How much should it cost to replace 4 sensors on a Hyundai?
QI have a 2009 Hyundai Azera Limited with about 83,000 miles. Last year, the TPMS warning light started flashing intermittently, but would eventually go off. Early this year, the dashboard started showing the “TPMS System Failure” warning at start, and the TPMS warning light glows permanently. I had it diagnosed a couple of months ago. They stated they need to replace all four TPMS sensors and recalibrate the system; their estimate for this was slightly over $1,400. This seems like a lot of money.
Is this a justified cost?
AChances are the tire pressure monitoring system (TPMS) control module is the culprit. Call around for quotes to replace it and reprogram all four of the speed sensors. Keep in mind that one or more sensors could also be bad. The cost should be well under a grand to replace the module.
Q— J.F., Eden Prairie, Minnesota
I have a 2013 F-150 3.5L Ecoboost engine. After looking into the source of a slight burning odor inside the truck cab, it has been determined the vacuum pump is leaking a small amount of oil and dripping onto the exhaust manifold. I was given a quote of $650 to replace the vacuum pump. I have not yet had the work done and I’m told the oil leak will not get worse, but I am not convinced. In spite of these issues, I like the truck but am considering cutting my losses and replacing it even though I now have an almost completely rebuilt engine with relatively low mileage.
— T.S., Peru, Illinois
AAlthough minor now, it could get worse. I would replace the pump. Anything flammable, like oil, could catch fire, especially contacting the hot exhaust manifold. Replacing the pump, especially with a rebuilt unit, is a lot cheaper than replacing a truck that has become a cinder.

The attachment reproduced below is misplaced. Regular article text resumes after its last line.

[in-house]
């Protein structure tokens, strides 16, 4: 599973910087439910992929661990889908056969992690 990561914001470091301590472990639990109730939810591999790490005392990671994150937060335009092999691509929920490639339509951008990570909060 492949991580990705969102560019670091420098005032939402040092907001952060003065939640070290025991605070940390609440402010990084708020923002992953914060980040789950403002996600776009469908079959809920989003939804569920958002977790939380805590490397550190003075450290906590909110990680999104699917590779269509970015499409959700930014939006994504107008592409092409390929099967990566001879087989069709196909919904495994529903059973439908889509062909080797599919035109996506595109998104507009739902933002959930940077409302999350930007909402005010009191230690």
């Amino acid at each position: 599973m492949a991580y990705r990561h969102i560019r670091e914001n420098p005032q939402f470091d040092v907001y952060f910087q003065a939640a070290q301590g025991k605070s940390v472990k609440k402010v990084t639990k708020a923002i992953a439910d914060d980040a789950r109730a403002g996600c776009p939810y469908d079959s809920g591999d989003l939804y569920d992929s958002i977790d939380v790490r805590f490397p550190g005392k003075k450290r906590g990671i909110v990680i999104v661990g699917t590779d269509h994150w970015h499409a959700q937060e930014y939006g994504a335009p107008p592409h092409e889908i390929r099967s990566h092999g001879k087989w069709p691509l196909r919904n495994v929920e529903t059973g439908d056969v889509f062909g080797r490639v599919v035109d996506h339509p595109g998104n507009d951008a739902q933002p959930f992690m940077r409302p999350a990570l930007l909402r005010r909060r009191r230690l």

QThere was a letter in your column recently about a low tire monitor light. I had a low tire light come on in my 2008 Toyota 4Runner. I went to the tire store, and they aired up my tires to recommended pressure, but the light stayed lit. I stopped by the dealer to ask how to determine which unit might be faulty. The service writer asked if the tire shop had checked the spare tire; I said no. He crawled under and put air in the spare and the light went off. I didn’t realize the spare had a low tire unit.
— T.K., Colorado Springs, Colorado
AGood point and one that I am happy to pass along. Most vehicles with full-size spare tires have sensors on them. Yeah, they were quite often overlooked as the source of warning lights glowing. Vehicles with mini spares or inflators instead of full-size spare tires don’t have this issue.
QI own a 2018 RAV4 that has had a rising oil level since 15,000 miles. The dealer refuses to acknowledge there is a warranty problem. I have had it in many times and they tell me I don’t have a problem. I have owned cars for more than 50 years and have never had more oil on dipstick over time. How much trouble can this cause?
— D.F., Tiffin, Iowa
Unlike oily plants like palm trees and flax, the oil in your crankcase does not grow. The most likely source to increase the volume in the sump is gasoline. Bad piston rings, for instance, can allow gas to seep past. Check for the odor of gas when you pull out the dipstick next time.